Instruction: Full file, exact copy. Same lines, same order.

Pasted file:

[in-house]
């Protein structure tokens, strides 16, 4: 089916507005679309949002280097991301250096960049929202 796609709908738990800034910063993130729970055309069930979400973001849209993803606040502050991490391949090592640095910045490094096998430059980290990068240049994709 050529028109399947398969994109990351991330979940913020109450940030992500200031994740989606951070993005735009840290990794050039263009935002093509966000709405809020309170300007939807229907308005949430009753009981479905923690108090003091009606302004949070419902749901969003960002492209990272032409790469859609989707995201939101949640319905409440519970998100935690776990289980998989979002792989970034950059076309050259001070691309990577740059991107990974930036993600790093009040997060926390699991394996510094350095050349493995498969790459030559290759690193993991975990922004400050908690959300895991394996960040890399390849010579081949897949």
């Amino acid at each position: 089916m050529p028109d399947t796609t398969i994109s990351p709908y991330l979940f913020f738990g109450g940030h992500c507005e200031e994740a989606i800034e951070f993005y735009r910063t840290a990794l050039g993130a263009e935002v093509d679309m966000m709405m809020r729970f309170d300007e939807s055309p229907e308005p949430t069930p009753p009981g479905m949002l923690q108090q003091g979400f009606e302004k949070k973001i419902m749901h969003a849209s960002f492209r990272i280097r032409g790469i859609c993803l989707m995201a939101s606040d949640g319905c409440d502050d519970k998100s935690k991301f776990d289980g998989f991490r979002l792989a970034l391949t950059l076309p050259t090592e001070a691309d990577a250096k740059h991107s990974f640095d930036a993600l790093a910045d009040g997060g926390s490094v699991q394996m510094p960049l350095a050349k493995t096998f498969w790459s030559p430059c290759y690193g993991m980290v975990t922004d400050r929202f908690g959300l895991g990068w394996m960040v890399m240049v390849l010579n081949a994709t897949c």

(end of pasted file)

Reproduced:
[in-house]
């Protein structure tokens, strides 16, 4: 089916507005679309949002280097991301250096960049929202 796609709908738990800034910063993130729970055309069930979400973001849209993803606040502050991490391949090592640095910045490094096998430059980290990068240049994709 050529028109399947398969994109990351991330979940913020109450940030992500200031994740989606951070993005735009840290990794050039263009935002093509966000709405809020309170300007939807229907308005949430009753009981479905923690108090003091009606302004949070419902749901969003960002492209990272032409790469859609989707995201939101949640319905409440519970998100935690776990289980998989979002792989970034950059076309050259001070691309990577740059991107990974930036993600790093009040997060926390699991394996510094350095050349493995498969790459030559290759690193993991975990922004400050908690959300895991394996960040890399390849010579081949897949």
């Amino acid at each position: 089916m050529p028109d399947t796609t398969i994109s990351p709908y991330l979940f913020f738990g109450g940030h992500c507005e200031e994740a989606i800034e951070f993005y735009r910063t840290a990794l050039g993130a263009e935002v093509d679309m966000m709405m809020r729970f309170d300007e939807s055309p229907e308005p949430t069930p009753p009981g479905m949002l923690q108090q003091g979400f009606e302004k949070k973001i419902m749901h969003a849209s960002f492209r990272i280097r032409g790469i859609c993803l989707m995201a939101s606040d949640g319905c409440d502050d519970k998100s935690k991301f776990d289980g998989f991490r979002l792989a970034l391949t950059l076309p050259t090592e001070a691309d990577a250096k740059h991107s990974f640095d930036a993600l790093a910045d009040g997060g926390s490094v699991q394996m510094p960049l350095a050349k493995t096998f498969w790459s030559p430059c290759y690193g993991m980290v975990t922004d400050r929202f908690g959300l895991g990068w394996m960040v890399m240049v390849l010579n081949a994709t897949c």